Our Most Embarrassing Moments at a Writers Conference

Writers conferences are a great source of instruction, encouragement, and blessing to the writer, but they can also cause stress.  Writers know attending a conference can be crucial to their success.  They’re told that the agents and editors are the gatekeepers to publication and they usually have less than three minutes to get through the gate.

Shaking voices, trembling hands, and sweat-stained armpits prove writers are aware how  each encounter could fulfill or flounder publication dreams.

embarrassing moments

In the final countdown to the Northwest Christian Writers Renewal April 11-12, 2014,  with Davis Bunn, the proverbial butterflies have begun their migration to registrants.  To relieve pressure with laughter, NCWA members decided to share our worst conference experiences.

 

 

Ocieanna


Ocieanna Fleiss
– An editor from a prominent Christian publisher told me to not be afraid to write a @#$% first draft. LOL! At my first writers conference EVER! I about lost it and the very sweet, conservative older lady sitting next to me almost fell off her chair.

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Roberta-Kehle

Roberta Kehle –  I used to  pick up our speakers at the airport, but often got lost going to the hotel, usually when they needed to go to the bathroom and were in misery.  Another time I was trying to get a Starbucks for an agent and had a minor parking lot mishap. They quit asking my pick-up help. Wonder why? Hmm, this might scare off attendees.

 

sonjaSonja Anderson – My most embarrassing moment related to a writing conference came after the conference. I had the opportunity to submit a manuscript to an agent and an editor from the annual Society of Children’s Book Writers and Illustrators Conference in Seattle. After I wrote a query letter to the female editor from a fancy New York publishing house, I thought I’d save time and cut and paste the letter for the male agent from Chicago.

Big mistake! Imagine my great grief and embarrassment when I looked at the letter more carefully (after hitting “send,” of course, to the male agent ), and saw that I never removed the line about hoping that the rest of her PREGNANCY went well!
Needless to say, I never heard back from that agent. Sigh.

 

LynnetteLynnette Bonner – At an NCWA conference several years ago, I sat in on a pitch session with a big-name agent. She liked what she heard and requested that I send her a proposal after the conference. Later that same day she was chatting with Jim Rubart.

I needed to talk to Jim about something so I approached and was standing off to one side as they chatted. Jim turned to me and in his gregarious way said, “Hey! How’s your day gone? Did anyone request your stuff?”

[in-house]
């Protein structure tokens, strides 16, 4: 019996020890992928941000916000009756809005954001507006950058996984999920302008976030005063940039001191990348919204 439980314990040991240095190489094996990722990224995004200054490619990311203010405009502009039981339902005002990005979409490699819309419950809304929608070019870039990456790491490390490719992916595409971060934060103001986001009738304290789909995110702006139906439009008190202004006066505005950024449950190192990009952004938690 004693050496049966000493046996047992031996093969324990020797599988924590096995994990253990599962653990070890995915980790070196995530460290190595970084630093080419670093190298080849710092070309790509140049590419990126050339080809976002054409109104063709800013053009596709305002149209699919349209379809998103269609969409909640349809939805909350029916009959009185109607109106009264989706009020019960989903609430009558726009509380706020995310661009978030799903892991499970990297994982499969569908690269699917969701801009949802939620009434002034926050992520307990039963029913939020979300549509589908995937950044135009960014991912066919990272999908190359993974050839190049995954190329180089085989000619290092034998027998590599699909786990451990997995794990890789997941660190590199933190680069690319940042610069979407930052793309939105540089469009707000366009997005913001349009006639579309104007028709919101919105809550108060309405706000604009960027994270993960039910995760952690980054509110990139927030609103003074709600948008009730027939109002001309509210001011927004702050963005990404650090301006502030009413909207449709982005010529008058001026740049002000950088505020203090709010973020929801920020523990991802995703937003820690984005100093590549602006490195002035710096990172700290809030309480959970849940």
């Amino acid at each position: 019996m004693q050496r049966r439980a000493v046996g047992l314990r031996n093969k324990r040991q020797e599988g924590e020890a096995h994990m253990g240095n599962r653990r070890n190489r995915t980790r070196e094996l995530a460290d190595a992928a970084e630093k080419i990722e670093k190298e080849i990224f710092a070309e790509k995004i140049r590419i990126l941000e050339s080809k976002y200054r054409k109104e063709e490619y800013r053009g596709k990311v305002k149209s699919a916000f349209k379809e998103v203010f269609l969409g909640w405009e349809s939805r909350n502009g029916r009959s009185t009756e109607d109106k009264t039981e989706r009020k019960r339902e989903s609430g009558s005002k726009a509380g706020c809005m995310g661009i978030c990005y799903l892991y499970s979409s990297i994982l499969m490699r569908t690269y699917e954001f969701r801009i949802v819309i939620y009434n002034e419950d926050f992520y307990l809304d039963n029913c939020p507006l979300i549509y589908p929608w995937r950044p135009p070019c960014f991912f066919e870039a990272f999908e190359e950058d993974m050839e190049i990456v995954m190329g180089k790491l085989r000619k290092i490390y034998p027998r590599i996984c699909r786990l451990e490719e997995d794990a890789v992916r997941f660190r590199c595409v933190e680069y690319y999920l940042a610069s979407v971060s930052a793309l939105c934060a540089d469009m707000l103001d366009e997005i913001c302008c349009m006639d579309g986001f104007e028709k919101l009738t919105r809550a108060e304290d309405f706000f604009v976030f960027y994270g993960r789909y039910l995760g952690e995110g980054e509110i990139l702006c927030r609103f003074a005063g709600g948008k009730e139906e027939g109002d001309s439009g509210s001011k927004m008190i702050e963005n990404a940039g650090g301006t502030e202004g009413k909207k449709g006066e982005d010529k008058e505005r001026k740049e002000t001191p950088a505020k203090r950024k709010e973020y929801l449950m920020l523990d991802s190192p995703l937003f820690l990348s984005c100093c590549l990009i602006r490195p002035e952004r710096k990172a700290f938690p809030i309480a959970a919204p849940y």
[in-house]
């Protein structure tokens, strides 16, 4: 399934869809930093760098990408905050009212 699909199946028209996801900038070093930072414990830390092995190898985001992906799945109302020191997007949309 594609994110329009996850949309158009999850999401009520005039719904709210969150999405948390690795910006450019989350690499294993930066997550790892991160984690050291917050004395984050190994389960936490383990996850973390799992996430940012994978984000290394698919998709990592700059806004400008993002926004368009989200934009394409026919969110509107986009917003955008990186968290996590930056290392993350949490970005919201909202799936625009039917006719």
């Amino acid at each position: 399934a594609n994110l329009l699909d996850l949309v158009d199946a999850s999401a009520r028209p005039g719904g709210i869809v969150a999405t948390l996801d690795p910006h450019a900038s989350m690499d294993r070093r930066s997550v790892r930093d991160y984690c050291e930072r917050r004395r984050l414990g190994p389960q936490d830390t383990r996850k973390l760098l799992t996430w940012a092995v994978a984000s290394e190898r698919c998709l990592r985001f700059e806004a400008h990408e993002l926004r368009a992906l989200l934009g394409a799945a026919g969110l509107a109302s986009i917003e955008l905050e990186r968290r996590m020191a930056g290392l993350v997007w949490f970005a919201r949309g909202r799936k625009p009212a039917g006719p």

And I replied that yeah, “Actually she requested that I send her a proposal.”

To which the agent jolted back and gasped, “I didn’t request a proposal from YOU!”

Jim did a double-take between the two of us as I said, “Well, actually you did.” She then apologized profusely and admitted she remembered me. Needless to say, I never sent her a proposal.

 

Mindy HeadshotMindy Peltier – After hearing how volunteering at a conference can impact your ability to get published, I arranged to meet two editors at the airport. They were from the two Christian publishers I dreamed of writing for some day.  I’d rehearsed a line I thought was clever and would prove my passion and need for writers conferences.

Feeling brave as I deftly merged into I-5 rush hour traffic,  I said, “Writers conferences have become counterproductive for me. I’m writing less…

One editor didn’t realize the airspace was meant to be a dramatic pause before my brilliant punch line.

He began defending conferences and instructed me on my need to attend and appreciate them.  I didn’t want to interrupt.  I merged into the carpool lane. The editor in the back seat added to the defense.

Shocked, I was convinced the misunderstanding had crash-dummied my  publication dreams.  I figured my name would be passed around the editors’ circle, along with the guy who tried to pitch his book at the urinal.  I couldn’t even finish my sentence.

The punch line he missed was “… because the more conferences I go to, the worse my writing becomes.

I was trying to cleverly reveal how conferences were impacting my writing life.  I was learning about writing, but on a larger scale, I was understanding how much more I needed to learn about writing and the publishing industry.

I’ve relived that agonizing moment over and over since then, and even in my dreams, I crash before the punch line.

Every year I attend and volunteer at several  writers conferences, and I’ve even taught at a few. But, they’re still counterproductive for me, because the more writers conferences I attend, the worse my writing becomes.


If an embarrassing moment at a writers conference occurs, don’t worry, it won’t affect your publication dreams.  All of the above writers were published after their  blunders.

Brush it off and move on, but only after you send the story to us.  We’d love to use in a blog post next year.